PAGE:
FEATURE: Lose yourself in immersive world of film
Imagine watching The Aristocats from a rooftop in Paris surrounded by purring pussycats.
Or enjoying Muppet Treasure Island from the deck of your own Jolly Rodger.
That was the dream Ellie Ragdale had when she decided to launch a completely immersive and interactive cinema experience in her hometown of Sheffield.
“Handmade Cinema is a total transformation of a location for a film screening,” explains Ellie, who is creative director of the social enterprise she launched back in 2012.
“We take inspiration from the film we’re showing and bring it to life for the audience in that room, using handmade props and set pieces to create a cinematic wonderland. There’s face painting, and usually some sort of elaborate entranceway for people to crawl through - the kids absolutely love it.”
26-year-old Ellie, who studied film at university, was inspired to hone the perfect cinematic experience after she attended something similar and realised there was nothing like it available outside of London.
“I figured I could take my own love of film and combine it with some handmade creativity to produce something really exciting,” reveals the former Tapton School pupil.
And according to best friend Hannah Clugston, who came on board as marketing director last September, that’s exactly what she did.
“I was utterly blown away by my first Handmade experience,” says Hannah, also 26.
“When you start adding in all those different elements, you begin to immerse yourself entirely. It allows you to engage with the film in an entirely new way and is so different to watching something at home in your living room.
“We did a screening of The Jungle Book recently and all the kids were sat on the floor, with trees and snakes all around them. When Baloo started singing, they all jumped up and started dancing along - it was amazing! It was like we were part of what was happening on screen.
“It’s great when people dress up too, like all the kids did for The Aristocats - it adds another level of fun.”
So far, Handmade Cinema has hosted 20 different screening at venues across the city. And Hannah explains there’s far more to a screening that just one evening.
“We like to get the communities involved,” she says.
“We hold workshops in the area beforehand so that kids can come along and help make props and decorations. It gives them a sense of ownership and involvement that is lovely to see. When they attend the screening with their parents, we see them running around pointing at all the different things and saying ‘I made that!’
“We love when adults come along and get involved with their kids, so we make an effort to pick films we think adults will have a connection with too. We want it to be a memorable experience for the whole family.”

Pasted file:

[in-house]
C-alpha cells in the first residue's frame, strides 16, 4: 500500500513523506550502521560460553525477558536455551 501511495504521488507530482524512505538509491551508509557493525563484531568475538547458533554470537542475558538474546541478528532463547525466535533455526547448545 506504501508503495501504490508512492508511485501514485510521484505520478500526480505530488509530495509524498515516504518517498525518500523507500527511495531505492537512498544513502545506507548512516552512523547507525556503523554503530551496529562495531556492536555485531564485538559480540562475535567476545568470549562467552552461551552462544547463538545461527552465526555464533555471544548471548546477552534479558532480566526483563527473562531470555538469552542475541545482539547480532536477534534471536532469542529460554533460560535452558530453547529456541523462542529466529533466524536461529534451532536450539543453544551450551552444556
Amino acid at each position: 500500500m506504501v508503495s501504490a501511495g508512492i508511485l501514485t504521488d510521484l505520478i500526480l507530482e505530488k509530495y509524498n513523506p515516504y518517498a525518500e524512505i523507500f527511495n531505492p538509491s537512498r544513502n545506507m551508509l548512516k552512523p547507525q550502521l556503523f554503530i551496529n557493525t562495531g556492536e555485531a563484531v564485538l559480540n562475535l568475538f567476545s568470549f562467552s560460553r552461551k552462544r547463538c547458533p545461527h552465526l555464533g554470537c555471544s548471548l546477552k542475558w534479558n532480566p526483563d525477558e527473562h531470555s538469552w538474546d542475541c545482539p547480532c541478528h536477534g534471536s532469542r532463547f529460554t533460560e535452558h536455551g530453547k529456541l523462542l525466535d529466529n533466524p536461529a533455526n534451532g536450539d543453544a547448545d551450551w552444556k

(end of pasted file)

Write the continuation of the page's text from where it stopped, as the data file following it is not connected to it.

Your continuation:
Handmade Cinema has had a big impact so far, with its screening of Mean Girls winning a Cinema For All ‘Best Single Event’ award last year. And according to Ellie, there is plenty more to come.
“I started out with a big wish list of films I’d like to screen and we’re busy working our way through them,” she says.
“I love Singing In The Rain and would love do to Matilda, maybe in a library or at a book fair, and School of Rock with lots of instruments.
“Our next screening is The Jungle Book on May 15, at the Bamforth Building on Burton Street. There’s a community garden inside that we’re transforming into an incredible jungle and we’ve got so many things planned, including live music and face painting, so it’s going to be really great.”
Handmade Cinema is even hosting a private screening, a couple of days earlier, for adults with learning disabilities from The Burton Street Foundation.
“The way we approach film is quite sensory,” says Hannah.
“It reaches people on all different levels - there’s no plonking down in front of a screen and switching off - we have space to move around in, music and it makes it so people can get involved in lots of different ways. We thought it would be perfect for the team from The Burton Street Foundation and we’re looking forward to seeing what they think of it.”
Ellie adds: “I think films are a labour of love and, with Handmade, I hope to encourage people to look into film a bit deeper, getting drawn into the set, the music, the culture and really losing themselves in something wonderful.”
Visit Handmade Cinema for tickets.
Creating a new world
“When getting ready for a screening, we typically choose a venue and a film, then begin our research, contacting local schools, community groups and organisations that work with young people and families. We run workshops in the lead up to a screening where we choose a theme of the film to explore artistically, creating large scale props, set pieces and artwork which we use to transform the screening venue. For The Aristocats, we worked with three different community groups, exploring jazz music, Paris and French cuisine. We created a giant model Eiffel Tower, invited a live jazz band from a local school and got a local delicatessen to provide genuine French cuisine.”